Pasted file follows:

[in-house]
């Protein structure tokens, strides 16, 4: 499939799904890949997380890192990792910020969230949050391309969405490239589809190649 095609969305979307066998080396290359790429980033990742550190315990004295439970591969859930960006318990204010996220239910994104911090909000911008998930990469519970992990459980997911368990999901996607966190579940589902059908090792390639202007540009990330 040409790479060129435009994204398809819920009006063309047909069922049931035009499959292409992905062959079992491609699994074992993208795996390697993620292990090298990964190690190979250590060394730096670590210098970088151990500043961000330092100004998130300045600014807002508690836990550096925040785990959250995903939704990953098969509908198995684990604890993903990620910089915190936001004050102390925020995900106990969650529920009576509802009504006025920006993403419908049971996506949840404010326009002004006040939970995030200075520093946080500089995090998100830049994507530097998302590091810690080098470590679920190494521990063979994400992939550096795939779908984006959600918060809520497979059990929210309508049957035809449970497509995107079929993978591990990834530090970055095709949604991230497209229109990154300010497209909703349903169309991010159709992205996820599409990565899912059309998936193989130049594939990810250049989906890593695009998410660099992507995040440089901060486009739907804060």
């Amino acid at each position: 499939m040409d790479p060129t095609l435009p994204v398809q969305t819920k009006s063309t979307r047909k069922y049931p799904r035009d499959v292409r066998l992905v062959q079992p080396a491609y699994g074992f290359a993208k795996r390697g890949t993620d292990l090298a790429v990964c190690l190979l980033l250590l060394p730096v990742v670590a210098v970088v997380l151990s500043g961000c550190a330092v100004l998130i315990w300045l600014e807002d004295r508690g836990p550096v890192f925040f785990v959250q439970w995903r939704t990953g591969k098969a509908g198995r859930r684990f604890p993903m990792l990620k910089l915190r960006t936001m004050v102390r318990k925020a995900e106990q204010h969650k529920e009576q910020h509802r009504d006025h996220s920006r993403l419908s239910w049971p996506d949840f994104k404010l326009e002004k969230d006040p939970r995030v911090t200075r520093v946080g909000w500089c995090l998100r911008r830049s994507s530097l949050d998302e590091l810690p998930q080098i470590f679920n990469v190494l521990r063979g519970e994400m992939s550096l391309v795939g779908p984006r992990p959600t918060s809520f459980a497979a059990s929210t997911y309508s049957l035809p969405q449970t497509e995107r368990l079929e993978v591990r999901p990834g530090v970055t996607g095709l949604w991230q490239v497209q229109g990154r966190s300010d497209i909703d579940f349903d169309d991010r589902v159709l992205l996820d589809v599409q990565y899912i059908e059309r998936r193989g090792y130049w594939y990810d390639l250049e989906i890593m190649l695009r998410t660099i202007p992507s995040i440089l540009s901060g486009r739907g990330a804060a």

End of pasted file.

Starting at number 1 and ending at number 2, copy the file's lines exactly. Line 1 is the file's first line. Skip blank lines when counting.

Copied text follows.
[in-house]
């Protein structure tokens, strides 16, 4: 499939799904890949997380890192990792910020969230949050391309969405490239589809190649 095609969305979307066998080396290359790429980033990742550190315990004295439970591969859930960006318990204010996220239910994104911090909000911008998930990469519970992990459980997911368990999901996607966190579940589902059908090792390639202007540009990330 040409790479060129435009994204398809819920009006063309047909069922049931035009499959292409992905062959079992491609699994074992993208795996390697993620292990090298990964190690190979250590060394730096670590210098970088151990500043961000330092100004998130300045600014807002508690836990550096925040785990959250995903939704990953098969509908198995684990604890993903990620910089915190936001004050102390925020995900106990969650529920009576509802009504006025920006993403419908049971996506949840404010326009002004006040939970995030200075520093946080500089995090998100830049994507530097998302590091810690080098470590679920190494521990063979994400992939550096795939779908984006959600918060809520497979059990929210309508049957035809449970497509995107079929993978591990990834530090970055095709949604991230497209229109990154300010497209909703349903169309991010159709992205996820599409990565899912059309998936193989130049594939990810250049989906890593695009998410660099992507995040440089901060486009739907804060």